High Court Clarifies Position on Worldwide Freezing Orders

The High Court of Australia in Deputy Commissioner of Taxation v Huang [2021] HCA 43 allowed an appeal from the Full Court of the Federal Court of Australia (FCAFC) and provided clarity regarding worldwide freezing orders.

Mr Changran Huang was a tax resident in Australia who departed from Australia in 2018 to the People’s Republic of China (PRC) while the Australian Taxation Office (ATO) was conducting an audit into his tax affairs. The ATO issued tax assessments for penalties of almost $141 million.

The Deputy Commissioner of Taxation (DCT) sought and obtained summary judgment and a worldwide freezing order against Mr Huang (restraining the disposal, dealing with or diminishing in value of the assets frozen). This was varied on appeal by the Full Federal Court (by excluding non-Australian assets held by Mr Huang, primarily in the PRC and Hong Kong, from the ambit of the freezing order), having concluded that there was no realistic possibility of enforcing the prospective judgment debt against Mr Huang. The DCT appealed this decision to the High Court of Australia.

The primary question for determination by the High Court was whether there was a precondition that there must be reasonable prospects of enforcement of the freezing orders (in this case, in foreign jurisdictions) before a freezing order can be made following the Federal Court Rules 2011 (Cth) (FCR).

Although Edelman J was in dissent, the majority of the High Court held that the power in rule 7.32 of the FCR (to grant freezing orders) is not constrained by a precondition. There is proof of a realistic possibility of enforcing a judgment debt against the person’s assets in each foreign jurisdiction to which the proposed order relates.

The majority held that the Full Federal Court asked itself the wrong question in considering whether there was a realistic possibility that the prospective judgment could be enforced in any relevant foreign jurisdiction as a matter going to the existence of the power conferred by rule 7.32 of the FCR (Rule 7.32).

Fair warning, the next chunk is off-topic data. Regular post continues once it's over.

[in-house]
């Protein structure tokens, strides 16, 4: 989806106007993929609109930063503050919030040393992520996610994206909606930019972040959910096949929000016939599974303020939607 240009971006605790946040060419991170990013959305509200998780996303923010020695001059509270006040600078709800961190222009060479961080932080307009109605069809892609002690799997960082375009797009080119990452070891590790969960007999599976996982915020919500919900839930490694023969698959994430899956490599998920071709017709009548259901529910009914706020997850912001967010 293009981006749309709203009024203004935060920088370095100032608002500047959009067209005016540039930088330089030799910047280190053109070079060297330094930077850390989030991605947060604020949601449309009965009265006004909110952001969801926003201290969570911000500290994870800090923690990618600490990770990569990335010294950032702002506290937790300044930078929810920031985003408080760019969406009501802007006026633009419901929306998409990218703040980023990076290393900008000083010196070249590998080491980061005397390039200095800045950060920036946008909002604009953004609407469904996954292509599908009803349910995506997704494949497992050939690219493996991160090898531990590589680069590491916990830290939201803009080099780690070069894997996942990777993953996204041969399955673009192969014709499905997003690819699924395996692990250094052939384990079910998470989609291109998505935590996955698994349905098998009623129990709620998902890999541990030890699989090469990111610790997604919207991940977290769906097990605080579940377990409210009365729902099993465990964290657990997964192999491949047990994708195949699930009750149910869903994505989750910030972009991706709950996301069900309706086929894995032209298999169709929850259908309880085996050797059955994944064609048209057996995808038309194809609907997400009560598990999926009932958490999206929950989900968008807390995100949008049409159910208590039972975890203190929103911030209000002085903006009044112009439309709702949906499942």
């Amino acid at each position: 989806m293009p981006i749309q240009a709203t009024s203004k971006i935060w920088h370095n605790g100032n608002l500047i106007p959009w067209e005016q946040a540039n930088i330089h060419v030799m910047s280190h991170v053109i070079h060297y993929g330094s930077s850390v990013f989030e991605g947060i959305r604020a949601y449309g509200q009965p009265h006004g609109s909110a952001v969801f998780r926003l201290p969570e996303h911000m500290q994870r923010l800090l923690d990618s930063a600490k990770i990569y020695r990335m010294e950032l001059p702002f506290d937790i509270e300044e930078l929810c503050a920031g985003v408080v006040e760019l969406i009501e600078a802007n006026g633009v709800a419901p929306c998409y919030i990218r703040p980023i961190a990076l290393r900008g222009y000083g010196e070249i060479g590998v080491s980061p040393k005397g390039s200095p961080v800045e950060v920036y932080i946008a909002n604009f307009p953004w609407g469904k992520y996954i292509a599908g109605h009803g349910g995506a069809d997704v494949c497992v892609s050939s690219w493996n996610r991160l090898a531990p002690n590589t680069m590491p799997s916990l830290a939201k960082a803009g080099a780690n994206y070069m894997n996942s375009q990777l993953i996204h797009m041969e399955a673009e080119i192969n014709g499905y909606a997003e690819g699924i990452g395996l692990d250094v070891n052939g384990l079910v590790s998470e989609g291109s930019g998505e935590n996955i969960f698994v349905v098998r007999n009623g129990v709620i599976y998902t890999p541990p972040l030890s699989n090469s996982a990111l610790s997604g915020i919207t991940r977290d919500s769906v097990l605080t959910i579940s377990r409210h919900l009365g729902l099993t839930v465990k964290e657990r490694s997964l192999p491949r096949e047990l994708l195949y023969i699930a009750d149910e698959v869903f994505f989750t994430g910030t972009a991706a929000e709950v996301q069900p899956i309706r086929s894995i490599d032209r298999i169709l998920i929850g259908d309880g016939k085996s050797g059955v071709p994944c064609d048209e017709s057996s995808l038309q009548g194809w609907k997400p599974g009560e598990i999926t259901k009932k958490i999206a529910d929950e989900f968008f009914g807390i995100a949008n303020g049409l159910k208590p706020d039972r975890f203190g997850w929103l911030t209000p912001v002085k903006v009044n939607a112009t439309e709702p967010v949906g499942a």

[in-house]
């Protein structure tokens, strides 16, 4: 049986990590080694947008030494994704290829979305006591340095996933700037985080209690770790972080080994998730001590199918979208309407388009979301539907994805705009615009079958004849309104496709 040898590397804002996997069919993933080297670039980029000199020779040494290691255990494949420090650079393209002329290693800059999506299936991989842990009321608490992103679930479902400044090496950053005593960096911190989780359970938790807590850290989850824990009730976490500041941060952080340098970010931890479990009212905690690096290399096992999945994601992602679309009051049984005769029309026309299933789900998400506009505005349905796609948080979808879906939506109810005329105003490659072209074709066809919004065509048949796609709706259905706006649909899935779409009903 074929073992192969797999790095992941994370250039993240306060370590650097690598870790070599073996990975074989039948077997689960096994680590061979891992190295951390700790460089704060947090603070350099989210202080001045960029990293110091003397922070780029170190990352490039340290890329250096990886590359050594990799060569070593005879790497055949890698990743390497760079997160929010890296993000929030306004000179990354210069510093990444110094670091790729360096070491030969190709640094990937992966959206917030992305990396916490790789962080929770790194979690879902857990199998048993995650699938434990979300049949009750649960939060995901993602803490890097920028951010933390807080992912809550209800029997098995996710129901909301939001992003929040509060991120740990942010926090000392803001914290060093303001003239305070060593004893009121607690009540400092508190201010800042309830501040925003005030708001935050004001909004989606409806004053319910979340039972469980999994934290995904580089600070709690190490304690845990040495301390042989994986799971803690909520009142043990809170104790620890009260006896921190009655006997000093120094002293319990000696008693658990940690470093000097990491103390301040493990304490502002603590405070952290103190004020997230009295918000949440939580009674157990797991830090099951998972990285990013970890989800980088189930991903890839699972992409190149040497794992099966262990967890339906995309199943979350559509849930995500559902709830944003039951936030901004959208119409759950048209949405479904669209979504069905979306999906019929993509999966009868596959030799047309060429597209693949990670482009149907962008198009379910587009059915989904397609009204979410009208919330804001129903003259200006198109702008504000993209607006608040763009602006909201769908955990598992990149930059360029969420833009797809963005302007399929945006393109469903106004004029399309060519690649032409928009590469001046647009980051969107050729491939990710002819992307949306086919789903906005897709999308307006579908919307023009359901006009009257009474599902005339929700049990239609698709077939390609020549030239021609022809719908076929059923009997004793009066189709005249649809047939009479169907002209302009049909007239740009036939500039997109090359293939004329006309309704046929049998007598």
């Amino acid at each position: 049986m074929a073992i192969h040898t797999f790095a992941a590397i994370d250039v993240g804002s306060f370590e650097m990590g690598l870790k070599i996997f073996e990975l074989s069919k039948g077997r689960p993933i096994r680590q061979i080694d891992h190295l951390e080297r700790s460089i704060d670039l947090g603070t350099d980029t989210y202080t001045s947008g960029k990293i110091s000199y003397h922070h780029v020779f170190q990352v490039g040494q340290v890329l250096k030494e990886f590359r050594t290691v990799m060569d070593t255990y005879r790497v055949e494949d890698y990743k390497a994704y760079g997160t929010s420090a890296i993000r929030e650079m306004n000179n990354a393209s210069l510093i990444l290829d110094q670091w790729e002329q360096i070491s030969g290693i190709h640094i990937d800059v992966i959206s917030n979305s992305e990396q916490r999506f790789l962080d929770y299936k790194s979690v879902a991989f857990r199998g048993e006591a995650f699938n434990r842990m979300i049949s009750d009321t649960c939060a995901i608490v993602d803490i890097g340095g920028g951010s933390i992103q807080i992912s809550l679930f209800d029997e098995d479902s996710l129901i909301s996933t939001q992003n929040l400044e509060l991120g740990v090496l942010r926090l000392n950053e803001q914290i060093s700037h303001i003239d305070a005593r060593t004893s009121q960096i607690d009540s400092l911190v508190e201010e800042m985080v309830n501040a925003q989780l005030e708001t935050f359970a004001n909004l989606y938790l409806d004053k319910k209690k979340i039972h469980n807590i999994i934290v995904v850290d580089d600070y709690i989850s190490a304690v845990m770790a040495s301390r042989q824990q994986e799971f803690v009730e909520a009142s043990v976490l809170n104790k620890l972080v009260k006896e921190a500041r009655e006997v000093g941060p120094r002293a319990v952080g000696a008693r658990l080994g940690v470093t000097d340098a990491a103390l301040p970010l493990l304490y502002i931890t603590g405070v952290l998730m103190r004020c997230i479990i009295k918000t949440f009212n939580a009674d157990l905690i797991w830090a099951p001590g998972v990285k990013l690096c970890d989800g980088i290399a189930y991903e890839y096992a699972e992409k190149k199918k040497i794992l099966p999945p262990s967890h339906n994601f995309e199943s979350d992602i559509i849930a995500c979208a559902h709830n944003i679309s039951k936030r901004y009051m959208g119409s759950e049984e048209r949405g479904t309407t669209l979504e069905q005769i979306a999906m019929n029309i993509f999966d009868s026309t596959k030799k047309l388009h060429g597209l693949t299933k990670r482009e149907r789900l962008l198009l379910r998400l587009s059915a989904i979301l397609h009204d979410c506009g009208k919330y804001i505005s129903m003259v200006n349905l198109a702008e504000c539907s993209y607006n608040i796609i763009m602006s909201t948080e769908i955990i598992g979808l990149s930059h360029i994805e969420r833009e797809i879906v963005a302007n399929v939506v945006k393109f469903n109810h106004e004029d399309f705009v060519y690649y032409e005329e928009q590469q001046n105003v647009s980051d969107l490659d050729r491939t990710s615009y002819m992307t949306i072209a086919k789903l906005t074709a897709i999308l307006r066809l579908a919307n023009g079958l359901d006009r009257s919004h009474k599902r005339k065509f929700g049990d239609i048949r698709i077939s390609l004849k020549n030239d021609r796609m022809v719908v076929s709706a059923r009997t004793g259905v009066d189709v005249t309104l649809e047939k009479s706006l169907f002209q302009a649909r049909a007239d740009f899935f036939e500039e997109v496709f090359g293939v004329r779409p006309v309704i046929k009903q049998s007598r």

Accordingly, the appeal was successful.

In the course of its judgment, the majority confirmed the following:

  1. Rule 7.32 supplements section 23 of the Federal Court of Australia Act 1975 (Cth) (FCAA) and the implied power of the FCA as a superior court to make such orders as are appropriate for the proper exercise of its statutorily conferred jurisdiction and powers;
  2. Rule 7.32 is a broad and flexible power;
  3. there are two limitations on the granting of a freezing order under Rule 7.32:
    1. a purposive requirement, which is to prevent the frustration or inhibition of the Court’s process; and
    2. the order must address that purpose by seeking to meet a danger that a judgment or prospective judgment of the Court will be wholly or partly unsatisfied.
  4. Courts should still be astute to ensure that a worldwide freezing order is not an instrument of oppression, and any freezing order should not be granted lightly.
  5. the likely utility of a freezing order would be relevant to the exercise of the discretion to grant such an order.

As noted by Edelman J in the course of his Honour’s dissenting judgment, the decision also has the following commercial or practical effects:

  1. deterrence of fraud;
  2. lessening the extent of evidence that an applicant would be required to lead, especially on an urgent application where the click of a button could transfer money; and
  3. enhancement of the efficacy of a worldwide freezing order.

The content of this article is intended to provide a general guide to the subject matter. Specific advice should be sought about your specific circumstances.

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